A new family Scotlands Great Trails
SCOTLAND'S GREAT TRAILS & The West Highland Way
Scotland's Great Trails- & The West Highland Way
- where will they take you? Formerly known as Long Distance Routes, Scotland's Great Trails are nationally promoted trails for people-powered journeys. Each is distinctively waymarked, largely off-road and has a range of visitor services. With each trail being at least 25 miles in length, all are suitable for multi-day journeys as well as day trips. Collectively, the 20 different routes provide over 1300 miles of well managed paths from the Borders to the Highlands, offering great opportunities to explore the best of Scotland's nature and landscapes and to experience our amazing history and culture.
Slighe Eadar-niseanta Appalachian Alba.
The West Highland Way was the first European long distance route to join the International Appalachian Trail. We now have a designated IAT Scotland route and more information can be found at this link.
Keeping a flame of Scottish history alive
The West Highland Way has a special place in history , check out this web site to read about the beacon of hope during the depression of the 1930's.
LONG DISTANCE ROUTES INFORMATION
Three Lochs Way
The Three Lochs Way (50km/31.5miles) route uses minor roads, Cycle Route 40, military tacks, and forest paths and links Loch Lomond,Gareloch and Loch Long.
The route starts in Balloch and travels through Helensburgh, Garelochead, Arrochar and finishes at Inveruglas. The route links to the Cowal Way and the West Highland Way from Inveruglas.
Kintyre Way- Managed Route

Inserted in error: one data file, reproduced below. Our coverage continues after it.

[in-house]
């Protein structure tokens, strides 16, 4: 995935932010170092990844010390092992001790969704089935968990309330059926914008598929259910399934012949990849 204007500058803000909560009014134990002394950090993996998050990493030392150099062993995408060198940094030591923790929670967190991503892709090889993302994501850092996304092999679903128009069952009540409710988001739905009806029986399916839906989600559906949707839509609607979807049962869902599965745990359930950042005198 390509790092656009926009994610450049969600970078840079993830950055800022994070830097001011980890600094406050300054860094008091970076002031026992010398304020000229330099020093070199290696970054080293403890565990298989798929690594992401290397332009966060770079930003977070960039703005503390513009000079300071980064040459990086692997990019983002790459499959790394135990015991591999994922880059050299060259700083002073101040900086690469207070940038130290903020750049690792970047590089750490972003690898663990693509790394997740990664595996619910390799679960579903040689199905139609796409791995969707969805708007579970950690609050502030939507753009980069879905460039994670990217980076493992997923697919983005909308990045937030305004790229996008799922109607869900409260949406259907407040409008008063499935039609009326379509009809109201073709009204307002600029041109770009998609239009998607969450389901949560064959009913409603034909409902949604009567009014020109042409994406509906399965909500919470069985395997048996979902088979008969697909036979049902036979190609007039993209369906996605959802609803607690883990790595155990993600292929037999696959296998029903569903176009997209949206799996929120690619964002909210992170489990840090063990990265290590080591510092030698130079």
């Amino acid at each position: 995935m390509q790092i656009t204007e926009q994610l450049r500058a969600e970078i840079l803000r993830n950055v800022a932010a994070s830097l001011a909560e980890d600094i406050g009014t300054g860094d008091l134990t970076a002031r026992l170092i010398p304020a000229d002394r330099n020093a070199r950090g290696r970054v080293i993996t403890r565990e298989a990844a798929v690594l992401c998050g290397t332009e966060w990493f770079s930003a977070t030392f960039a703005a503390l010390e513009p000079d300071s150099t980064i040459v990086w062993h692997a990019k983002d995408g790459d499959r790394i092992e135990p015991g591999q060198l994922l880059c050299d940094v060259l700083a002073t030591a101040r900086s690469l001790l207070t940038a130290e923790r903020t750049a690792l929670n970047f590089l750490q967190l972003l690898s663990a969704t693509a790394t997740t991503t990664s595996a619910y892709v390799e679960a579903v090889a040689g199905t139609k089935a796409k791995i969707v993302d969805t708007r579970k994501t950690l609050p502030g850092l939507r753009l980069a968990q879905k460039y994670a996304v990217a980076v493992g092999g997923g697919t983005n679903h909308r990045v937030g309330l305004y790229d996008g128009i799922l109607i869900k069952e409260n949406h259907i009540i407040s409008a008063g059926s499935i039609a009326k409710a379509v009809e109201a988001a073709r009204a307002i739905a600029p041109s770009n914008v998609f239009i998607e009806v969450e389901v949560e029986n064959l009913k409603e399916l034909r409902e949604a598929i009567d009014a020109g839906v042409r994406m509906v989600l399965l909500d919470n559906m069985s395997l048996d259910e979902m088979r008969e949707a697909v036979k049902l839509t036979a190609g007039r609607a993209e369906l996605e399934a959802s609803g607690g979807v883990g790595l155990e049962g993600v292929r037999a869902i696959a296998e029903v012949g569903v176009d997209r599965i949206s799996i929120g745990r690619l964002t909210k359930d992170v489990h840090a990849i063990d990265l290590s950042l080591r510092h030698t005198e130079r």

More island than mainland, the wonderfully unexplored Kintyre peninsula boasts hidden coves, deserted beaches along the wild Atlantic coast, tiny fishing communities, gentle hills, fabulous local produce and a welcoming friendly people.
Rob Roy Way
This long distance walk (148km/ 92.5 miles) uses part of National Cycle Route 7, forest paths, farmland tracks, dismantled railway track and minor roads.
The Rob Roy Way starts at Drymen and passes through Aberfoyle, Callander, Strathyre, Lochearnhead and Killin in the National Park and onto Ardtalnaig, Aberfeldy and Pitlochry in the Highlands.
Great Glen Way- Managed Route
The Great Glen Way is 73 miles/117km in length. It runs from Fort William, in the west, to Inverness, in the east, with spectacular views and historical and natural heritage to be discovered all along the way.
Southern Upland Way- Managed Route
The Southern Upland Way is Britain's first official coast to coast long distance footpath. It runs 212 miles (340 kms) from Portpatrick on the south-west coast of Scotland to Cockburnspath on the eastern seaboard.
It offers superb and varied walking country, still undiscovered by many enthusiasts. The Way provides a real challenge for the experienced walker, yet some of the shorter stretches are suitable for families and the less ambitious.
Speyside Way- Managed Route
The Speyside Way runs from Buckie on the shore of the Moray Firth coast of NE Scotland, south westwards to Aviemore on the edge of the Cairngorm Mountains. There are two spurs, one to Dufftown, the other to Tomintoul.
The Cowal Way
The Cowal Way
The Cowal Way (92km/57 miles) is a long distance footpath running the length of the Cowal Peninsula. The route uses quiet roads, forest paths, farmland tracks but some of the route is boggy and wild so a guide book, map,compass and forward planning is recommended.
The routes terminus is at Portavadie beside Loch Fyne and passes through Tighnabruaich, Glendaruel and Strachur in Argyle then continues in the National Park into Lochgoilhead, Ardgarten, Arrochar and finishes in Inveruglas by Loch Lomond.